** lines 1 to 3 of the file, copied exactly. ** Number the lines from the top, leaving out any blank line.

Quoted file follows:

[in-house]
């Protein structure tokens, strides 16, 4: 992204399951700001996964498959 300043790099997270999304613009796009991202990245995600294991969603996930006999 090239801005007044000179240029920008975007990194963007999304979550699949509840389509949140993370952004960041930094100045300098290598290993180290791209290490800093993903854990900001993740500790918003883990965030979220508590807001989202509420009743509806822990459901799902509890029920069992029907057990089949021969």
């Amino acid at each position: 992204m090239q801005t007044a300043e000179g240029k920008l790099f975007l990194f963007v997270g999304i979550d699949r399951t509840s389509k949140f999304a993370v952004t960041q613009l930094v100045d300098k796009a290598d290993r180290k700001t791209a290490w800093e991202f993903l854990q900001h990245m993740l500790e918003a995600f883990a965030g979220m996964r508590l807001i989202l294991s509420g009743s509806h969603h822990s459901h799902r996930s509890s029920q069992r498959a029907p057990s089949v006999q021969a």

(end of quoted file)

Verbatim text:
[in-house]
């Protein structure tokens, strides 16, 4: 992204399951700001996964498959 300043790099997270999304613009796009991202990245995600294991969603996930006999 090239801005007044000179240029920008975007990194963007999304979550699949509840389509949140993370952004960041930094100045300098290598290993180290791209290490800093993903854990900001993740500790918003883990965030979220508590807001989202509420009743509806822990459901799902509890029920069992029907057990089949021969």
């Amino acid at each position: 992204m090239q801005t007044a300043e000179g240029k920008l790099f975007l990194f963007v997270g999304i979550d699949r399951t509840s389509k949140f999304a993370v952004t960041q613009l930094v100045d300098k796009a290598d290993r180290k700001t791209a290490w800093e991202f993903l854990q900001h990245m993740l500790e918003a995600f883990a965030g979220m996964r508590l807001i989202l294991s509420g009743s509806h969603h822990s459901h799902r996930s509890s029920q069992r498959a029907p057990s089949v006999q021969a």